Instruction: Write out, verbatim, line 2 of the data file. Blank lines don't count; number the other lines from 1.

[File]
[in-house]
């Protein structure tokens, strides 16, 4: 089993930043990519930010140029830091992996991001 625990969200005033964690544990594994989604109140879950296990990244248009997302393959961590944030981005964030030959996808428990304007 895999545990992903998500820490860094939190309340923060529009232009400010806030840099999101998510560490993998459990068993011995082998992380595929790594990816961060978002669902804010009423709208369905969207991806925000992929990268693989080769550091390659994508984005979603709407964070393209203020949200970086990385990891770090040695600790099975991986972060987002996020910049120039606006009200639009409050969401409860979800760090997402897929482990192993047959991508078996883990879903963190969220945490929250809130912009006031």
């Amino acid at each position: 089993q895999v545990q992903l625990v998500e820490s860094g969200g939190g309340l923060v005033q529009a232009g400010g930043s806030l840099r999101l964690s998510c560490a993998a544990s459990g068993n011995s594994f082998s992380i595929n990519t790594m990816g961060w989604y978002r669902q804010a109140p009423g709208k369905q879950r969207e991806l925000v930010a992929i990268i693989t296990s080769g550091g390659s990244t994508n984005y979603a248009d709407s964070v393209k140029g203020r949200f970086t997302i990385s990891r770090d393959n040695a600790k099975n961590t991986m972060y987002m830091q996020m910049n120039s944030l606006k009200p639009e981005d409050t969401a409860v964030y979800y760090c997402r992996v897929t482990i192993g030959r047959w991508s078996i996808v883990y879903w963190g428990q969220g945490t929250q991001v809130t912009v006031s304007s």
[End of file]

């Protein structure tokens, strides 16, 4: 089993930043990519930010140029830091992996991001 625990969200005033964690544990594994989604109140879950296990990244248009997302393959961590944030981005964030030959996808428990304007 895999545990992903998500820490860094939190309340923060529009232009400010806030840099999101998510560490993998459990068993011995082998992380595929790594990816961060978002669902804010009423709208369905969207991806925000992929990268693989080769550091390659994508984005979603709407964070393209203020949200970086990385990891770090040695600790099975991986972060987002996020910049120039606006009200639009409050969401409860979800760090997402897929482990192993047959991508078996883990879903963190969220945490929250809130912009006031």